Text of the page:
Sep 11, 2012; Flushing, NY,USA; New York Mets second baseman Daniel Murphy (28) reacts after scoring during the fifth inning against the Washington Nationals at Citi Field. Mandatory Credit: Anthony Gruppuso-US PRESSWIRE

Year in Review: Daniel Murphy

Continuing our player by player year in review series, below is a glimpse at what Daniel Murphy accomplished in 2012, and what should be expected going into next season.  Murphy has always been able to handle the stick, but many writers and fans alike scoffed at the notion of Murphy as a second baseman.  Coming into the year, the Mets were hoping for Murphy to be adequate at second base, while continuing to hit for average.  Here’s how he did:

How he handled the bat:

What Daniel Murphy lacked in power, he made up for a bit by smacking 40 doubles.  Overall, he hit .292 with a .339 OBP.  The OBP will need to rise if Murphy continues to not be much of a power threat.  However, a hitter like Murphy is valuable.  Unlike many other power deprived middle infielders who most would call pesky, Murphy often smokes the ball (just not over the fence).  His LD (line drive) percentage was 24.3%, a big improvement over his 2011 LD% of 21.9% and his 2009 LD% of 18.7%.  If Murphy can improve his OBP and continue to hit for average while racking up tons of doubles, there’s no reason why he can’t stick at second base going forward.

How he handled the glove:

As was mentioned above, most people thought Daniel Murphy would be a train-wreck at second base.  I wasn’t one of them.  Murphy’s natural position is third base, and he always looked most comfortable there (better than he looked at first base, much better than he looked in the outfield).  Murphy doesn’t have soft hands, he isn’t graceful, and he doesn’t have lots of range (hence the reason why he plays so deep at second).  Still, what he did defensively this year was impressive.  He seemed to get more comfortable as the year went on.  He made nearly every routine play, showed a strong arm, eventually became adept at turning the double play (he still leaves himself in vulnerable spots with the runner bearing down on him, which he’ll need to improve on), and committed 15 errors.  The error total will need to go down.  Considering Murphy’s work ethic, and since he appeared to get more comfortable at second base as the year went on, I expect it will.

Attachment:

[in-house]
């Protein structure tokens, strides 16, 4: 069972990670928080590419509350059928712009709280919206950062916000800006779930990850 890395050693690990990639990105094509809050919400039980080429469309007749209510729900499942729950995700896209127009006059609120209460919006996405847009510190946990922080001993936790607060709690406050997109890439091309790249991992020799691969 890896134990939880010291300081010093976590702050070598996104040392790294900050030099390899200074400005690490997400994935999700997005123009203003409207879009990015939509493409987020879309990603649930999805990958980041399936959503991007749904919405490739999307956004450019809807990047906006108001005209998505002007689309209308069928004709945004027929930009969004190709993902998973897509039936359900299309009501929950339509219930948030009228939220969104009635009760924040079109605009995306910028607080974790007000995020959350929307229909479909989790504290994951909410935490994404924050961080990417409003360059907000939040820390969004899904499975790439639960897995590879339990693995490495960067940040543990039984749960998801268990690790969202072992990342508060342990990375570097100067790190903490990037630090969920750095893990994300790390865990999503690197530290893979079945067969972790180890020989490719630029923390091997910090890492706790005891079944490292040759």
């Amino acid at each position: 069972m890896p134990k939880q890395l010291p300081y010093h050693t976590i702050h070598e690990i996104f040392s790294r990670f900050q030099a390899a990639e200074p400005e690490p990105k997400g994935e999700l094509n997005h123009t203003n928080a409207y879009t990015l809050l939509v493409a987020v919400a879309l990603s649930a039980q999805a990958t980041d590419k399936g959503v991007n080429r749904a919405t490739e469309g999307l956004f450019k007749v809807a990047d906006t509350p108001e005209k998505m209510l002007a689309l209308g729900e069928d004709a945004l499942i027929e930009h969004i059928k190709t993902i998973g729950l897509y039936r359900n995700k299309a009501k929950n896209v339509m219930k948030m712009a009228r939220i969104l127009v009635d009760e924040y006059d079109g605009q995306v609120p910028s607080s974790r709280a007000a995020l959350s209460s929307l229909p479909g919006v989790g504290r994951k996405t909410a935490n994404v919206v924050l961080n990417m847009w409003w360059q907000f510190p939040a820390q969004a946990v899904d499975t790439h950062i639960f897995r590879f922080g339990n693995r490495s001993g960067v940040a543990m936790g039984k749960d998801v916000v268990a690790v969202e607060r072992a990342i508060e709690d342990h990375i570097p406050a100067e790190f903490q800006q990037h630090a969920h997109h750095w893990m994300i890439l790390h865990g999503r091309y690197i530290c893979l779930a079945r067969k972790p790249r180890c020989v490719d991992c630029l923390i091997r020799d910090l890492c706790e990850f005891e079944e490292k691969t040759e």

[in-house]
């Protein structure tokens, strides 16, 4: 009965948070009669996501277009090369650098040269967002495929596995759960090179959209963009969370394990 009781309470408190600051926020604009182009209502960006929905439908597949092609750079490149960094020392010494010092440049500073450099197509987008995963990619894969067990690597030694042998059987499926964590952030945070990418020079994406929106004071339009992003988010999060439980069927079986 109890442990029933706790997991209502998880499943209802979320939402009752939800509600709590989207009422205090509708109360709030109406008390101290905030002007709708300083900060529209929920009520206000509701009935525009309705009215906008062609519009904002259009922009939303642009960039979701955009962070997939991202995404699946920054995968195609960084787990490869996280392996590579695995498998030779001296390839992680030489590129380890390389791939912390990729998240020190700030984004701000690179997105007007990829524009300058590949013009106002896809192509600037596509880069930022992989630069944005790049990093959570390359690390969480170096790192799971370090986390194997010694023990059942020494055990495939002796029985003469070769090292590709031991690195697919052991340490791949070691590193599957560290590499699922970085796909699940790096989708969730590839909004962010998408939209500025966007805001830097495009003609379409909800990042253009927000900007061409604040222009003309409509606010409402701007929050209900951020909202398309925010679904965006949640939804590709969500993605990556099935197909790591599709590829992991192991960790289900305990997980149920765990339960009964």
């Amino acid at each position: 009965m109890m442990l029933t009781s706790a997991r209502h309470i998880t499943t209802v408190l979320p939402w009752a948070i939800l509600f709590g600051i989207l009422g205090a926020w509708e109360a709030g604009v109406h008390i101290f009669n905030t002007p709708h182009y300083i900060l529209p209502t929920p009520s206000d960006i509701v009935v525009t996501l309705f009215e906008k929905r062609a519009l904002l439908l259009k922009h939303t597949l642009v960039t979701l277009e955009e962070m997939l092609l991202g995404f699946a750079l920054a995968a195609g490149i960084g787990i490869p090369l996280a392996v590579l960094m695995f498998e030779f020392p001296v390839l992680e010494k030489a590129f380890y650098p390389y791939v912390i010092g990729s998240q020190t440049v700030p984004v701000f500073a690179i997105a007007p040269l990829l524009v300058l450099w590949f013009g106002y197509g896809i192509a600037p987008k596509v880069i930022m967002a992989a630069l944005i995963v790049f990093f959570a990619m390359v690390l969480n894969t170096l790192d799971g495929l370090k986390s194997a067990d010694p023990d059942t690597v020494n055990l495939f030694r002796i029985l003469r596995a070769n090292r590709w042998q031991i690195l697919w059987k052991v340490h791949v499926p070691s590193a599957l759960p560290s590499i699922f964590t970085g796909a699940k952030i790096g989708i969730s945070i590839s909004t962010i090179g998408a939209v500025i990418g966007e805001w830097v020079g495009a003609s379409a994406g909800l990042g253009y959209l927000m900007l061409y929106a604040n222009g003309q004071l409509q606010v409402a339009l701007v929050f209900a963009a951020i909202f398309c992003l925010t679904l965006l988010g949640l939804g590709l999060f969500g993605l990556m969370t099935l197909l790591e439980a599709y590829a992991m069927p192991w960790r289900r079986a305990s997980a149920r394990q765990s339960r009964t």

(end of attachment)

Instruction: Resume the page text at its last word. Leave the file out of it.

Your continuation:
Projected role in 2013:

During the 2012 campaign, Jordany Valdespin showed flashes of ability while also showing that he’s still incredibly raw.  Beyond that, it was reported that he had a bit of an attitude problem.  Reese Havens is close to being written off.  So, it appears Daniel Murphy will enter 2013 as the Mets’ starting second baseman.  And there’s nothing wrong with Murphy at second base.  The problem, is relying on Murphy to be one of the team’s top offensive producers.  He’s known for saying “I’m Daniel Murphy and I hit third.”  Still, he’d be an asset if the Mets surrounded him with some power and let him do what he does best: Spray line drives, while playing his gritty brand of baseball.

Contract status and trade rumors:

Sandy Alderson is on record stating that there needs to be serious roster turnover.  One would expect, though, that the turnover is most likely to occur in the outfield and the bullpen.  I wouldn’t be stunned if the Mets traded Daniel Murphy, but with his lack of power, I don’t think many teams will be clamoring for him to be their third baseman (where he’s proven to be average defensively).  Murphy is arbitration eligible for the first time this offseason.  He made $512,000 in 2012, so his salary will rise a bit going into 2013.  It’s a no-brainer for the Mets to offer him arbitration.  If Jordany Valdespin blossoms, or another player comes out of nowhere to claim second base, Murphy would still be an asset as a jack of all trades sort who can play second, third, first, and left field.  For now, though, he’s the starting second baseman.

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